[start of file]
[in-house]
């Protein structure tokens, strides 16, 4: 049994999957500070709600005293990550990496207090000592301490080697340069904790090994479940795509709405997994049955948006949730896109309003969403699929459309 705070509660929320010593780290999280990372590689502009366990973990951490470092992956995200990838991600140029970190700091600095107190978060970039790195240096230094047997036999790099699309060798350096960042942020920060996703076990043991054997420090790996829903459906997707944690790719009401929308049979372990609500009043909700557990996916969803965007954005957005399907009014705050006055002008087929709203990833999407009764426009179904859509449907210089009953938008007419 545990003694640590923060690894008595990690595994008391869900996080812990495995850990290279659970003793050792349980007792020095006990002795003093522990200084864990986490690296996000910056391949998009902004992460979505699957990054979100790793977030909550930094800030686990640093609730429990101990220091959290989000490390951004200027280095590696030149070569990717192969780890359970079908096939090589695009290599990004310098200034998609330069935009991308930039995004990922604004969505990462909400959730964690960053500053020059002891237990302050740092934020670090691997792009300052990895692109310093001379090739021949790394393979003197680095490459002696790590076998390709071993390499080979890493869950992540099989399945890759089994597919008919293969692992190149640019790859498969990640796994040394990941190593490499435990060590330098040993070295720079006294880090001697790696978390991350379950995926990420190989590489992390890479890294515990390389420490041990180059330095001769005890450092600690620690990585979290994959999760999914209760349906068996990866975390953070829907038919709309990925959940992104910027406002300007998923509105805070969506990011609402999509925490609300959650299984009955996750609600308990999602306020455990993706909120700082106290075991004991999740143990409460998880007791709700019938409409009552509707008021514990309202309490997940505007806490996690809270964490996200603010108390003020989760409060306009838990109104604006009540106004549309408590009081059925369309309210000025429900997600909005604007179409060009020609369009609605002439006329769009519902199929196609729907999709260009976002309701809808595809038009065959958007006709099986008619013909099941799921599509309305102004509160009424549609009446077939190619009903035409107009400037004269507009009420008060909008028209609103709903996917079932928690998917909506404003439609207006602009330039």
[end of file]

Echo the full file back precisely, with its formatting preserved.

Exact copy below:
[in-house]
């Protein structure tokens, strides 16, 4: 049994999957500070709600005293990550990496207090000592301490080697340069904790090994479940795509709405997994049955948006949730896109309003969403699929459309 705070509660929320010593780290999280990372590689502009366990973990951490470092992956995200990838991600140029970190700091600095107190978060970039790195240096230094047997036999790099699309060798350096960042942020920060996703076990043991054997420090790996829903459906997707944690790719009401929308049979372990609500009043909700557990996916969803965007954005957005399907009014705050006055002008087929709203990833999407009764426009179904859509449907210089009953938008007419 545990003694640590923060690894008595990690595994008391869900996080812990495995850990290279659970003793050792349980007792020095006990002795003093522990200084864990986490690296996000910056391949998009902004992460979505699957990054979100790793977030909550930094800030686990640093609730429990101990220091959290989000490390951004200027280095590696030149070569990717192969780890359970079908096939090589695009290599990004310098200034998609330069935009991308930039995004990922604004969505990462909400959730964690960053500053020059002891237990302050740092934020670090691997792009300052990895692109310093001379090739021949790394393979003197680095490459002696790590076998390709071993390499080979890493869950992540099989399945890759089994597919008919293969692992190149640019790859498969990640796994040394990941190593490499435990060590330098040993070295720079006294880090001697790696978390991350379950995926990420190989590489992390890479890294515990390389420490041990180059330095001769005890450092600690620690990585979290994959999760999914209760349906068996990866975390953070829907038919709309990925959940992104910027406002300007998923509105805070969506990011609402999509925490609300959650299984009955996750609600308990999602306020455990993706909120700082106290075991004991999740143990409460998880007791709700019938409409009552509707008021514990309202309490997940505007806490996690809270964490996200603010108390003020989760409060306009838990109104604006009540106004549309408590009081059925369309309210000025429900997600909005604007179409060009020609369009609605002439006329769009519902199929196609729907999709260009976002309701809808595809038009065959958007006709099986008619013909099941799921599509309305102004509160009424549609009446077939190619009903035409107009400037004269507009009420008060909008028209609103709903996917079932928690998917909506404003439609207006602009330039």